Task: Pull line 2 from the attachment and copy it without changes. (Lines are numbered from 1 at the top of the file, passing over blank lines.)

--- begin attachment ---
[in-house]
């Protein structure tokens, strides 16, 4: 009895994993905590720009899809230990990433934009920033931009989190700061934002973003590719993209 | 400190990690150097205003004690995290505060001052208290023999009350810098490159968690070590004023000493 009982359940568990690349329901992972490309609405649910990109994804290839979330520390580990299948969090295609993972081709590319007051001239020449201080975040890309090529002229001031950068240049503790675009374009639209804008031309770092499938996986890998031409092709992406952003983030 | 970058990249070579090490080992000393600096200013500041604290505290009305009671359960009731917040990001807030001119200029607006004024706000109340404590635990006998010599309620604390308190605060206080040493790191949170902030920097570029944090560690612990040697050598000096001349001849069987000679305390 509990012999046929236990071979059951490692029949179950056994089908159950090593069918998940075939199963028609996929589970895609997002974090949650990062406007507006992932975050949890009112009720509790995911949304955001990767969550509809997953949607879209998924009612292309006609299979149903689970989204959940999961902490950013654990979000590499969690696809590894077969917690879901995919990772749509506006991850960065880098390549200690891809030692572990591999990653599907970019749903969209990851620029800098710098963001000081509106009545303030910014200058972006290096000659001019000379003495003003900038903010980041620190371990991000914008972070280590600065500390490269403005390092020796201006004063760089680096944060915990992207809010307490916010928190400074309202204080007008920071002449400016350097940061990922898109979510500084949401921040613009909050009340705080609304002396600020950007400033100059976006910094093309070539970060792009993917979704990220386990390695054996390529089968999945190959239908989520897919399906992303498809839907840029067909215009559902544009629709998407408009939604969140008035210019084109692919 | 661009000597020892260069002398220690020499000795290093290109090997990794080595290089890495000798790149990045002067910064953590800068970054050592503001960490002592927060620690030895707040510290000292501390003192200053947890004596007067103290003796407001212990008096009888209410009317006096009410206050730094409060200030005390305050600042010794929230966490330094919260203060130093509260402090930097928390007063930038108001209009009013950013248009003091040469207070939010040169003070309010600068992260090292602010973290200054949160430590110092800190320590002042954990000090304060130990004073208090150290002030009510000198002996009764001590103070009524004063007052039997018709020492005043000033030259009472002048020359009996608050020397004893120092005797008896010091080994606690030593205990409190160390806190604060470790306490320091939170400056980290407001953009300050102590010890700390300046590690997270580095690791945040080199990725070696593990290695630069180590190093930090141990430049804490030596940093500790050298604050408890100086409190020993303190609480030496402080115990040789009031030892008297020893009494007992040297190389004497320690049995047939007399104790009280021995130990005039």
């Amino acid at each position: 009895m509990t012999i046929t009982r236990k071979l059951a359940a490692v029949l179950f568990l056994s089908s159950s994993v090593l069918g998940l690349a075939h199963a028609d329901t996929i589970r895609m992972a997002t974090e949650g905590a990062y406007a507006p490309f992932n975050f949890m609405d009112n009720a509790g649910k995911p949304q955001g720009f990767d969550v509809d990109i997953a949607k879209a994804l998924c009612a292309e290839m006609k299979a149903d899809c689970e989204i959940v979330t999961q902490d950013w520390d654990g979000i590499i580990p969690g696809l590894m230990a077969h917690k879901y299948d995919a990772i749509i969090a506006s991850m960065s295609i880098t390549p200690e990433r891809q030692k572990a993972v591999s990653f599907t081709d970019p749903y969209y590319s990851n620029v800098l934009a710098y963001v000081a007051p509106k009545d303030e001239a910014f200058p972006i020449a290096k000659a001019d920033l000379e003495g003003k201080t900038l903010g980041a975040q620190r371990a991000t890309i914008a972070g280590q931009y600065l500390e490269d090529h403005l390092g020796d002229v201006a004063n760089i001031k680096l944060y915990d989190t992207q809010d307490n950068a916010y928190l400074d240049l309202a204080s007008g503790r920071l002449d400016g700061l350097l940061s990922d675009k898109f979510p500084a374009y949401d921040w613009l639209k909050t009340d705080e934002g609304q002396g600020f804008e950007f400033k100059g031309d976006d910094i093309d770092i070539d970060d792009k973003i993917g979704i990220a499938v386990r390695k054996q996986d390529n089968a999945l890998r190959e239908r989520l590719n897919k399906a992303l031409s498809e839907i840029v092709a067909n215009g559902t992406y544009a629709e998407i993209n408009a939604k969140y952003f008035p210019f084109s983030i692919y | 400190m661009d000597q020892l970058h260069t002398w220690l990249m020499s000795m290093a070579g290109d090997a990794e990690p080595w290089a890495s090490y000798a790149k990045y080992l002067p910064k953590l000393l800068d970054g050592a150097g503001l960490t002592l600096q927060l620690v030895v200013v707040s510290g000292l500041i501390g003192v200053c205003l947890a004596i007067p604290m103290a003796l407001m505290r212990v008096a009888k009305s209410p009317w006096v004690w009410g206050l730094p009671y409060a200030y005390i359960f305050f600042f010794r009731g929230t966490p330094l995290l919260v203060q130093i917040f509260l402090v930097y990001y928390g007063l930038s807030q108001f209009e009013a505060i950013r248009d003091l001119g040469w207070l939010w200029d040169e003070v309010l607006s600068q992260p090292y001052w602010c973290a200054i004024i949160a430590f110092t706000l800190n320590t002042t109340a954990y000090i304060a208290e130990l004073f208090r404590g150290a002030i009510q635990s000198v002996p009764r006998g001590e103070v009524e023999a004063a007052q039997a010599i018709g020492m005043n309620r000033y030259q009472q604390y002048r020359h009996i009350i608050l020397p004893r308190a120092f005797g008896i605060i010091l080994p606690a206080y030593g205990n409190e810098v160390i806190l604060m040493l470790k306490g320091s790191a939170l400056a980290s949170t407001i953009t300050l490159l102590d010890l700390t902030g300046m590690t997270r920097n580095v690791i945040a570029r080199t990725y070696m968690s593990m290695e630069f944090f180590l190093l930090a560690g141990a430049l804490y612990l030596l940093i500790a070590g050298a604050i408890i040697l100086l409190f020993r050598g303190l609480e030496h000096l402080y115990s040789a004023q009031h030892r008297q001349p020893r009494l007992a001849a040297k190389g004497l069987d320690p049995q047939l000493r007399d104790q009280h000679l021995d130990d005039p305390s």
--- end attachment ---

């Protein structure tokens, strides 16, 4: 009895994993905590720009899809230990990433934009920033931009989190700061934002973003590719993209 | 400190990690150097205003004690995290505060001052208290023999009350810098490159968690070590004023000493 009982359940568990690349329901992972490309609405649910990109994804290839979330520390580990299948969090295609993972081709590319007051001239020449201080975040890309090529002229001031950068240049503790675009374009639209804008031309770092499938996986890998031409092709992406952003983030 | 970058990249070579090490080992000393600096200013500041604290505290009305009671359960009731917040990001807030001119200029607006004024706000109340404590635990006998010599309620604390308190605060206080040493790191949170902030920097570029944090560690612990040697050598000096001349001849069987000679305390 509990012999046929236990071979059951490692029949179950056994089908159950090593069918998940075939199963028609996929589970895609997002974090949650990062406007507006992932975050949890009112009720509790995911949304955001990767969550509809997953949607879209998924009612292309006609299979149903689970989204959940999961902490950013654990979000590499969690696809590894077969917690879901995919990772749509506006991850960065880098390549200690891809030692572990591999990653599907970019749903969209990851620029800098710098963001000081509106009545303030910014200058972006290096000659001019000379003495003003900038903010980041620190371990991000914008972070280590600065500390490269403005390092020796201006004063760089680096944060915990992207809010307490916010928190400074309202204080007008920071002449400016350097940061990922898109979510500084949401921040613009909050009340705080609304002396600020950007400033100059976006910094093309070539970060792009993917979704990220386990390695054996390529089968999945190959239908989520897919399906992303498809839907840029067909215009559902544009629709998407408009939604969140008035210019084109692919 | 661009000597020892260069002398220690020499000795290093290109090997990794080595290089890495000798790149990045002067910064953590800068970054050592503001960490002592927060620690030895707040510290000292501390003192200053947890004596007067103290003796407001212990008096009888209410009317006096009410206050730094409060200030005390305050600042010794929230966490330094919260203060130093509260402090930097928390007063930038108001209009009013950013248009003091040469207070939010040169003070309010600068992260090292602010973290200054949160430590110092800190320590002042954990000090304060130990004073208090150290002030009510000198002996009764001590103070009524004063007052039997018709020492005043000033030259009472002048020359009996608050020397004893120092005797008896010091080994606690030593205990409190160390806190604060470790306490320091939170400056980290407001953009300050102590010890700390300046590690997270580095690791945040080199990725070696593990290695630069180590190093930090141990430049804490030596940093500790050298604050408890100086409190020993303190609480030496402080115990040789009031030892008297020893009494007992040297190389004497320690049995047939007399104790009280021995130990005039």